But it’s true.

The crazy thing about smiling is that it makes you happier, in turn, becoming infectious to the people you encounter.

Many days, I drag myself out of bed, into the shower, into my car, sitting, waiting to walk into my first appointment, forcing myself into a couple goofy smiles in my car rearview mirror, and instantly I feel a little happier and more energetic.

5. Make Them Comfortable.  Sometimes you may notice, that it is not you that is nervous and unsure, but the customer.  Do what you can to make them comfortable.  Give them a cup of coffee, but them in a comfortable seat.  Walk around with them.  Anything.  Give assurances and set expectations, because they may be scared or worried about something.

6.  Know Their Style.  This one takes practice, but it can help immensely.  Have you come to the place in life that you realize not everyone is like you?  Sad, isn’t it.  The world would be such a better place, but probably incredibly boring if that was true.

There are multiple resources out there on social styles, and most group everyone into one of four quadrants such as Drivers, Amiables, Analytics, or Expressives.  Every resource may use different terms but they are similar.

This doesn’t mean everyone can be so easily pigeon-holed, but we all have dominant traits and these labels help understand how we interact with the world.  Knowing these and then trying to match your style to what you determine is another’s can create a deep sense of likability.

Good news:  We are all likable or we wouldn’t have customers, but becoming more likable can help all your interactions and will help you improve every sales encounter.

Be Productive,

Theron Mathis

Have you done anything over your career to become more likeable?  Do you have any humorous stories about unlikable sales-people?

photo credit: Kalexanderson via photopin cc

How to Run a Facebook Contest (and why)

facebook contest Many of the businesses I work with have Facebook pages, some don’t post frequently enough to get a lot of engagement, others post a lot, but haven’t seen the engagement and activity they would like. What can be done to generate more interest in their page? Successful Facebook marketing is not about blasting your fans with business information, but creating community and being useful so they share it with others.  In all likelihood, the fans you have, especially in the beginning, are already customers.  Your goal is to provide them value and information that they are willing to share with others like them, who will come to your page, engage and eventually become a customer as well. In the beginning, engagement and community can be really hard, and one way to create some excitement about your page, increasing likes, comments, and shares is a contest. Recently, I was able to pick the brain of the marketing director of successful agency, and he gave me several tips he has implemented that has made contests an important part of their Facebook strategy. Tips to Run a Facebook Contest 1.  Make the contest duration short.  Usually several days to a week.  Admit it, your attention span is short, and so is your customers, the shorter ones create more activity.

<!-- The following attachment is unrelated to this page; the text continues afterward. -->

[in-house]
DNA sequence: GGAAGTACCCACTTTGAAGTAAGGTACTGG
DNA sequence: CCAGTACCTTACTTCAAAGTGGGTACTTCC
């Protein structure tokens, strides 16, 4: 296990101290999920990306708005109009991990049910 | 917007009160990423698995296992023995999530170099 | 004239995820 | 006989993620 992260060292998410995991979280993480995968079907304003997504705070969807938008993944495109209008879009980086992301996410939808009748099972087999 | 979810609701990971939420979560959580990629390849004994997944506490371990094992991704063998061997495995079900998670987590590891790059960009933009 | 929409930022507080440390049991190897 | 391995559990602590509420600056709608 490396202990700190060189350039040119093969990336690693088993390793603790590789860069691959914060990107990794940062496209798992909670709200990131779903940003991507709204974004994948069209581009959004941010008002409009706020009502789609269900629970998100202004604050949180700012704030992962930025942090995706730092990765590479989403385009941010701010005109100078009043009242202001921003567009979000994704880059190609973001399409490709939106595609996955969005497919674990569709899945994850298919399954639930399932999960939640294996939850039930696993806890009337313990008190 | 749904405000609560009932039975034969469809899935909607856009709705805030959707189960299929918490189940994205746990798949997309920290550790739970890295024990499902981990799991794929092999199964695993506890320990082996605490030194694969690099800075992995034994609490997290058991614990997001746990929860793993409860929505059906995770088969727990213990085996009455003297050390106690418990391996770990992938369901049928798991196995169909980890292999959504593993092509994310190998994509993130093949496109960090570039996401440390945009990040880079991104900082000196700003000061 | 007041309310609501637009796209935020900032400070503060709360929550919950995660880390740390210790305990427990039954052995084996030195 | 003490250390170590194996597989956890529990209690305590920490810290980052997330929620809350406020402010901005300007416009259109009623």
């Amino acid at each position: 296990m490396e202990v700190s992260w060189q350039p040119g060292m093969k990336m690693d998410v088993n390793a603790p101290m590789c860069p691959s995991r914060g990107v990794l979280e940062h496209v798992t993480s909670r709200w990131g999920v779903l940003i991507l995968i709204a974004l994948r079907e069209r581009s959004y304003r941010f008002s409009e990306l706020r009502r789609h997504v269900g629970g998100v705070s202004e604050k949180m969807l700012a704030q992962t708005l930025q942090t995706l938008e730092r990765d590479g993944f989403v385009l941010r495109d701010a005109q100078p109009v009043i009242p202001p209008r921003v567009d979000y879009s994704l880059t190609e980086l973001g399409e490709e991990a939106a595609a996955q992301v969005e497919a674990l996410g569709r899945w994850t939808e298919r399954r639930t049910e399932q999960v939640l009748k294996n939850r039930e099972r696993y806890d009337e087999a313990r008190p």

For example, you might post this on a Thursday: “You have until noontime on Monday, [Month & Day] to leave your comment, and if you’d like an additional entry, share this post!”

2.  Give away Gift Cards from $30 – $50 to restaurants, movies, gas, car wash, etc. 3.  Team up with local businesses to help you promote.  If there are any businesses you currently insure or geographically close to you that offer gift cards or certificates, give those away as part of your contest.  If that business has an Facebook page, ask them to promote. 4.  Use engaging pictures on your contest.  I am a fan of Photopin to find great royalty free pictures. 5.  Ask for comments or an answer to a crazy question.

Here’s an example:   [Insert Pizza Picture]   “We’d love to hear what your favorite pizza topping is, so be sure to let us know in the comments section! In return, you could win a $40 gift card!”


“[Agency name] would love to know what your favorite summer activity is, so be sure to let us know in the comments section! In return, YOU COULD WIN $50!!”